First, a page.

By the way, dont forget to invest in memory cards, RAW files are huge, and all the gear you will need to process, backup and save those files at home in your computer.
I dont think you can go very far wrong with any of the major players, dslrs are getting so good these days that there just isnt a bad one out there. The biggest problem is what is available at the time you decide to buy, the lead time from the announcement of a new body to it being on sale is pretty short and theres nothing worse than buying something only to find its been replaced a couple of months later, but one way to get a better deal is to buy the older model when the replacement has been announced. You should really get to a shop an handle the models you are interested in, see which feels better in your hands. Like afagundes says dont forget about all the extras, the costs can soon mount up but dont be too tempted to skimp, if you buy low cost gear its often low quality and you just end up spending more to buy the thing you should've bought in the first place. I remember buying a couple of cheap polarizers a few years ago for a job where ultimate image quality wasnt going to be too demanding, low res jpegs for web use and ended up with some crap that might as well have been cut from the bottom of a milk bottle.
Thank your your wonderful insights! I like canon too but I have a nikon camera at the moment. I have a canon powershot A1200. I like the interface better than nikon. I can switch settings faster in canon. I used to have a nikon coolpix L23 which, after a month of using, I sold because the images are very, very poor and overprocessed and there's no ISO control. Got the A1200 as a replacement.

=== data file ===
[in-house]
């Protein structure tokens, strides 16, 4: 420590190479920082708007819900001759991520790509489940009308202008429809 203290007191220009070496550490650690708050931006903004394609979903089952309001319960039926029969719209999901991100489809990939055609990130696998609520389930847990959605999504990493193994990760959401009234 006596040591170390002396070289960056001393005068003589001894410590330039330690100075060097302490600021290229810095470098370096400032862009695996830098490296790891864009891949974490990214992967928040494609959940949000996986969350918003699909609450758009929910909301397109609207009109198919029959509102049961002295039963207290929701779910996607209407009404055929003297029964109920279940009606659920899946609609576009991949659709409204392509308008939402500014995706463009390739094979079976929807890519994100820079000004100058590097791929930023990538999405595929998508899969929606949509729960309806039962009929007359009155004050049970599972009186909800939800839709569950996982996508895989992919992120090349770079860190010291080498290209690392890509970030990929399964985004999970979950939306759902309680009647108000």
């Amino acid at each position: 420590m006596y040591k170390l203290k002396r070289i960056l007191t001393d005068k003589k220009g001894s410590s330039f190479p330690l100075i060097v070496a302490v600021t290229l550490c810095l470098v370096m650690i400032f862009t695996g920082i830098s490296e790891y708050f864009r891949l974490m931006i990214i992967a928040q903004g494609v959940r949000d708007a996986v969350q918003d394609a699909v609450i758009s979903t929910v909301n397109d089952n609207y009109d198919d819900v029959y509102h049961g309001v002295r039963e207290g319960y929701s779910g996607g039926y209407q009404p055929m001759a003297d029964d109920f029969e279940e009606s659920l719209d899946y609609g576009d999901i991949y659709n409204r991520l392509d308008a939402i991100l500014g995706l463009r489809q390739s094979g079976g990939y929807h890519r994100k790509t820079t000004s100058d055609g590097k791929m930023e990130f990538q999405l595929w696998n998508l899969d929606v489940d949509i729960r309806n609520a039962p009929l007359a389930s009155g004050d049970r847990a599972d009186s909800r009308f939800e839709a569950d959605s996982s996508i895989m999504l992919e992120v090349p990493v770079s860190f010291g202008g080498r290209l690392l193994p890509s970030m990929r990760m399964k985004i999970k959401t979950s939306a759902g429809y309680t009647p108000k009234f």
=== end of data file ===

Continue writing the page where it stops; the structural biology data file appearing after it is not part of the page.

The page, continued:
The L23 interface is similar with the P100 interface. I was wondering if the A1200 interface is similar to an EOS interface.
It's a well known fact that after exactly 2 years the Canons just fall apart into pieces in your hands. On more than one occasion I saw people with Nikons pressing the shutter and their finger go right into the body. Don't buy either as they both make crappy cameras. In fact, serious photographers build their own cameras. I'm just wondering if this was a dream or did you really ask in a forum "Nikon or Canon?"
Various Nikon Lenses
Well... I am quite late posting here. If one wants to use the 50mm/1.8 lens with auto focus ability, canon may be a better option. If there is no auto focus motor in the Nikon body (as is the case of the entry level DSLR nowadays in Nikon) you may have to get a AF-S lens, which is many times costlier. I am not an expert in selecting lenses. Just found this when doing a research before buying my first DSLR and that is one of the factors that made me go for Canon. Not sure if there are any other cheaper options...
Canon EOS 1100D, 18-55mm III, 50mm f/1.8 II, Canon 80-200mm
If one wants to use old canon manual focus lenses on EOS body with infinity focus, one may have to use adapters with glass component in it. It is said to deteriorate the image quality. On the other hand, old Nikon lenses could be just mounted on the new Nikon body without any adapters. But, old Nikon lenses could be mounted on new canon body with an adapter without a glass component. That is interesting!
Canon EOS 1100D, 18-55mm III, 50mm f/1.8 II, Canon 80-200mm